The project procurement cycle reflects the procurement activities from the decision to purchase the material or service through to the payment of bills and closing of procurement contracts.
After the decision has been made to purchase goods or outsource services, the procurement team develops a plan that includes the following:
- Selecting the appropriate relationships and contract approaches for each type of purchased goods or outsourced service
- Preparing RFQs and RFPs and evaluating partnership opportunities
- Evaluating RFQs, RFPs, and partnerships
- Awarding and signing contracts
- Managing quality, timely performance
- Managing contract changes
- Closing contracts
Depending on the complexity level of the project, each of these steps can take either hours or sometimes weeks of work to complete. Each of these steps is also included in the project master schedule. The time involved in the procurement cycle can influence the scheduling of critical activities, including the decision to self-perform the work or contract the work to others. The equipment and materials delivery dates and completion of contracted work dates are placed on the project schedule and any procurement activities that create a project delay or fall on the project critical path may require special attention.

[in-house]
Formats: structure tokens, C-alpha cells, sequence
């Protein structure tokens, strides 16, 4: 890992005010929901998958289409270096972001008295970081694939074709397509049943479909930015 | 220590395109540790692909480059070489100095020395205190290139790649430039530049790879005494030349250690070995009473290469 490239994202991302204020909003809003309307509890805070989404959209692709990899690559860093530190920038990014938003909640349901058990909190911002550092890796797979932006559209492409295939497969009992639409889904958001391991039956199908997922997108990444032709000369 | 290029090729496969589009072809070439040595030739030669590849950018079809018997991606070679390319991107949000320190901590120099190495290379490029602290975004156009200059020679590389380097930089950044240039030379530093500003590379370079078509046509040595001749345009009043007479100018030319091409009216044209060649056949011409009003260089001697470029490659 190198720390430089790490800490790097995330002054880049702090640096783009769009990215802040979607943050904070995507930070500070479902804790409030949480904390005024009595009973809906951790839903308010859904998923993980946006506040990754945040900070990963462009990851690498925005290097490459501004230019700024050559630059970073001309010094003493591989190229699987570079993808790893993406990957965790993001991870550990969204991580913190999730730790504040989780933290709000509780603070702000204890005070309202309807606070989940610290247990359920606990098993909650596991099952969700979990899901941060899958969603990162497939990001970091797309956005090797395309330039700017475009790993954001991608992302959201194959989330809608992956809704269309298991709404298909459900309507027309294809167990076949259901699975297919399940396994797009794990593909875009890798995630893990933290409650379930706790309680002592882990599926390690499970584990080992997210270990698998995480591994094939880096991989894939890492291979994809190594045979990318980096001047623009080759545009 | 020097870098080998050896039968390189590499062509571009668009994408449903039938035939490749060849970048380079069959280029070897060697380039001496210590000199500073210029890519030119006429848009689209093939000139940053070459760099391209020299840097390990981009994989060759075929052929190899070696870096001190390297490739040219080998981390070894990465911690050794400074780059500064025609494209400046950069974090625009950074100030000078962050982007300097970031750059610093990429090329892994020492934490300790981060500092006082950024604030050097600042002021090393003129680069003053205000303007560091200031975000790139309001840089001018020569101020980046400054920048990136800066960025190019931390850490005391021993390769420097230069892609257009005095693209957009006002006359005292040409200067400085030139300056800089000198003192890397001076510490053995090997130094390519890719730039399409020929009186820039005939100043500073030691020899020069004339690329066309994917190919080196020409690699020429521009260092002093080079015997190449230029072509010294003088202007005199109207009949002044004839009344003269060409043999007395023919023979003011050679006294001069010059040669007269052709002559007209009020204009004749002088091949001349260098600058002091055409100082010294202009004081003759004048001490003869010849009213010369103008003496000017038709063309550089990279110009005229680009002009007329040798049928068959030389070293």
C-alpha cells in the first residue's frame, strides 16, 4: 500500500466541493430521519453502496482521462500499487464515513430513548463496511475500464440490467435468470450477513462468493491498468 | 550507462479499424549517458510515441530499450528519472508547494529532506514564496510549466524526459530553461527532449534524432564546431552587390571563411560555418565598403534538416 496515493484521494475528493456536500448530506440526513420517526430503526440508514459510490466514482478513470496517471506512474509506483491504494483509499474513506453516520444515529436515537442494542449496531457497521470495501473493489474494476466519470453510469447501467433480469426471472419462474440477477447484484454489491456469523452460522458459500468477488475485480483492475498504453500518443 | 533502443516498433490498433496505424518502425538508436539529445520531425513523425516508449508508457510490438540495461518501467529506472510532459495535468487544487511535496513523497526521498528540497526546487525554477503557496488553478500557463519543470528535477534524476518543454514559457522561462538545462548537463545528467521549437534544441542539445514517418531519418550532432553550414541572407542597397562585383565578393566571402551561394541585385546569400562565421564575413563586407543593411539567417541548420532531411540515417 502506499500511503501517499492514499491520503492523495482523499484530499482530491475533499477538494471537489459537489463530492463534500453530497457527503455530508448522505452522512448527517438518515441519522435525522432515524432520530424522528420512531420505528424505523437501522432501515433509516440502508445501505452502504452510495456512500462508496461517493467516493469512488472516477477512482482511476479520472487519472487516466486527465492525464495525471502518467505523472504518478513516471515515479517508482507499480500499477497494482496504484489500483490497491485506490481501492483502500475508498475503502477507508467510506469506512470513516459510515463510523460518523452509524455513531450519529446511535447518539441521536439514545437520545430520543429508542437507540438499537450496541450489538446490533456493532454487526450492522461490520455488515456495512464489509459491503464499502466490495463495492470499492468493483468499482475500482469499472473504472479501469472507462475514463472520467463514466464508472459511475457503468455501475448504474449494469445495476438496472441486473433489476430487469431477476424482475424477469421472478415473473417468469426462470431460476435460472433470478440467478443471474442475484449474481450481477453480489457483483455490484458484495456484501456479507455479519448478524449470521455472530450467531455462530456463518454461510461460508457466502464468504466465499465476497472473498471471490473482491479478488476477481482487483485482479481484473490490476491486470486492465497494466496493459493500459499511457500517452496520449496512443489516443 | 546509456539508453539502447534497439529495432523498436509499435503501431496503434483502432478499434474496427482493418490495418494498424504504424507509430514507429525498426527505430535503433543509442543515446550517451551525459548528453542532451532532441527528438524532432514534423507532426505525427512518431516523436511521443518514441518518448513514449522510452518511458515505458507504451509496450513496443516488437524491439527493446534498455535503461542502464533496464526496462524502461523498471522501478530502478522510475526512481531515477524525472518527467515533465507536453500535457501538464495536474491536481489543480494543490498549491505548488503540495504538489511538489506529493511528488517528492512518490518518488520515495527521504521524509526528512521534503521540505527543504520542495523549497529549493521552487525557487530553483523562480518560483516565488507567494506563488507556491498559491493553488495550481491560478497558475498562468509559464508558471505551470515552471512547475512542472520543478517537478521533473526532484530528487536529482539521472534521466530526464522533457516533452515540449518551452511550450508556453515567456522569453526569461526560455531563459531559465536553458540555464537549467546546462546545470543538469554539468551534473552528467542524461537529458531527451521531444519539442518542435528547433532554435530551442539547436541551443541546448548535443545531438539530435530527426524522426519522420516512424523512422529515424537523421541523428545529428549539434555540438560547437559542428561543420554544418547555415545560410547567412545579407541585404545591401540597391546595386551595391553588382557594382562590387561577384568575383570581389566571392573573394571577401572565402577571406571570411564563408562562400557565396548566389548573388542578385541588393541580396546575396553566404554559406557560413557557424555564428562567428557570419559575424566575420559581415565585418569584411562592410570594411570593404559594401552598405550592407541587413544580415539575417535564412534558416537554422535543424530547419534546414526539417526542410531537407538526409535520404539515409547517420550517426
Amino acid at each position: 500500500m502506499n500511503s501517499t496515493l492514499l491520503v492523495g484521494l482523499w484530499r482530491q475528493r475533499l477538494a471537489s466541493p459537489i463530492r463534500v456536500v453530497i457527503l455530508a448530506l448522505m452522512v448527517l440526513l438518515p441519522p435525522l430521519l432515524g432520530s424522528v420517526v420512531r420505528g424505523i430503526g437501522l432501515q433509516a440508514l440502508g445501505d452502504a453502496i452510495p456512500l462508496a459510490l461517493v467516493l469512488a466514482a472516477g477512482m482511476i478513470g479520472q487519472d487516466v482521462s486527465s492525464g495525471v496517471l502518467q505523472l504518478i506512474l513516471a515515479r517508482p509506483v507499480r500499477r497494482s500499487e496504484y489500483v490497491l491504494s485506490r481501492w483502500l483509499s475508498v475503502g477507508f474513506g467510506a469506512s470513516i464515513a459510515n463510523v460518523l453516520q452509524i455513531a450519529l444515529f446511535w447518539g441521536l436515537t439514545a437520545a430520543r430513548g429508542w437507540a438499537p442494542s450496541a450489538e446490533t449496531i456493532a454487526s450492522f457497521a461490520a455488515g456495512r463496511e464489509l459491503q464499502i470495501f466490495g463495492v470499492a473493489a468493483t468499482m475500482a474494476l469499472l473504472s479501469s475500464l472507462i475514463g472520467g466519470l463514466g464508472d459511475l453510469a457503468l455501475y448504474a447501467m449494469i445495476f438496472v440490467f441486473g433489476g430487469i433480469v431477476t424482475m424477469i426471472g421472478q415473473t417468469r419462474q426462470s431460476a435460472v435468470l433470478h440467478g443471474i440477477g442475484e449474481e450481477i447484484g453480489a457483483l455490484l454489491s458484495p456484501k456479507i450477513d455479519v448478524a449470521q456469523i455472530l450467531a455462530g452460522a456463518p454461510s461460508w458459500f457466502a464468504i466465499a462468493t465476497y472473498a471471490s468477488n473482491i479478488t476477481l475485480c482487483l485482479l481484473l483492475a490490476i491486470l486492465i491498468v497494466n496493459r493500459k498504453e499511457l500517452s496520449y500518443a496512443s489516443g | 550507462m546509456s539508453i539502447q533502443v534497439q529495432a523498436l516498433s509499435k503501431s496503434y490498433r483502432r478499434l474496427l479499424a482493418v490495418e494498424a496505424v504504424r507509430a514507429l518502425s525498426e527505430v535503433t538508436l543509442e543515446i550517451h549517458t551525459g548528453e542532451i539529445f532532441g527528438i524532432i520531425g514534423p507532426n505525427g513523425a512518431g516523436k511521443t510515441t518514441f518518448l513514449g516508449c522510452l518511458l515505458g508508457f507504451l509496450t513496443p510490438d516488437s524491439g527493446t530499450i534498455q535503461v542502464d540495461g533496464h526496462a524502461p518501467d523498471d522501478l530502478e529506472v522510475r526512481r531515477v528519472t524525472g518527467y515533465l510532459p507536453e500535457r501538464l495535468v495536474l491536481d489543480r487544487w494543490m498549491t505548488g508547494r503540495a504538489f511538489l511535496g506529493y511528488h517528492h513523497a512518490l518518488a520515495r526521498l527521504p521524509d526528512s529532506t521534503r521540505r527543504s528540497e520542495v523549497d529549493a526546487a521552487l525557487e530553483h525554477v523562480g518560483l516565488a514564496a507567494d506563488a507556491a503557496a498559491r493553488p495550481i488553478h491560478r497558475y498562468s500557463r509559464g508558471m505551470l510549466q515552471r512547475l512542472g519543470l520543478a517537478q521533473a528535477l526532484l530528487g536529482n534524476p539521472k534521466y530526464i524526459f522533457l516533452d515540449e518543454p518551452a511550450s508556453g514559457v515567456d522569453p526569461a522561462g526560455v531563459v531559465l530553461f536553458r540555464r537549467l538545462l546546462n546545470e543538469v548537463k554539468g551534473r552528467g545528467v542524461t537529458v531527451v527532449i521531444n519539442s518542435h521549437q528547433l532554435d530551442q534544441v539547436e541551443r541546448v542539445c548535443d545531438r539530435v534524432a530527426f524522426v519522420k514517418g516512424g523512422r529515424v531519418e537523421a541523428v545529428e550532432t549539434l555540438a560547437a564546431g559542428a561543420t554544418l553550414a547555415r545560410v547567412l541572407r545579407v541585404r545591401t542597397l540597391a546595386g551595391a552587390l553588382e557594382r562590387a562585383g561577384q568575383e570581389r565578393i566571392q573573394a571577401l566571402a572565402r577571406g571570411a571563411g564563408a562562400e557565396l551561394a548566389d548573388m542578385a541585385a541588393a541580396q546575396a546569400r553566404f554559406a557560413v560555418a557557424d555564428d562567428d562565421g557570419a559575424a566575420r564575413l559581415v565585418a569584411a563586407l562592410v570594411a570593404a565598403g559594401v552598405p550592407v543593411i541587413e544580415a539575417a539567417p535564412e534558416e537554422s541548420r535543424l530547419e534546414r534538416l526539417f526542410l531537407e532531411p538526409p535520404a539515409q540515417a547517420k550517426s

Selecting the Contract Approach
The technical teams typically develop a description of the work that will be outsourced. From this information, the project management team answers the following questions:
- Is the required work or materials a commodity, customized product or service, or unique skill or relationship?
- What type of relationship is needed: supplier, vendor, or partnership?
- How should the supplier, vendor, or potential partner be approached: RFQ, RFP, or personal contact?
- How well known is the scope of work?
- What are the risks and which party should assume which types of risk?
- Does the procurement of the service or goods affect activities on the project schedule’s critical path and how much float is there on those activities?
- How important is it to be sure of the cost in advance?
The procurement team uses the answers to the first three questions listed above to determine the approach to obtaining the goods or services and the remaining questions to determine what type of contract is most appropriate.
A key factor in selecting the contract approach is determining which party will take the most risk. The team determines the level of risk that will be managed by the project and what risks will be transferred to the contractor. Typically, the project management team wants to manage the project risk, but in some cases, contractors have more expertise or control that enable them to better manage the risk associated with the contracted work.
A solicitation is the process of requesting a price and supporting information from bidders. The solicitation usually takes the form of either an RFQ or an RFP. Partnerships are pursued and established on a case-by-case basis by senior management.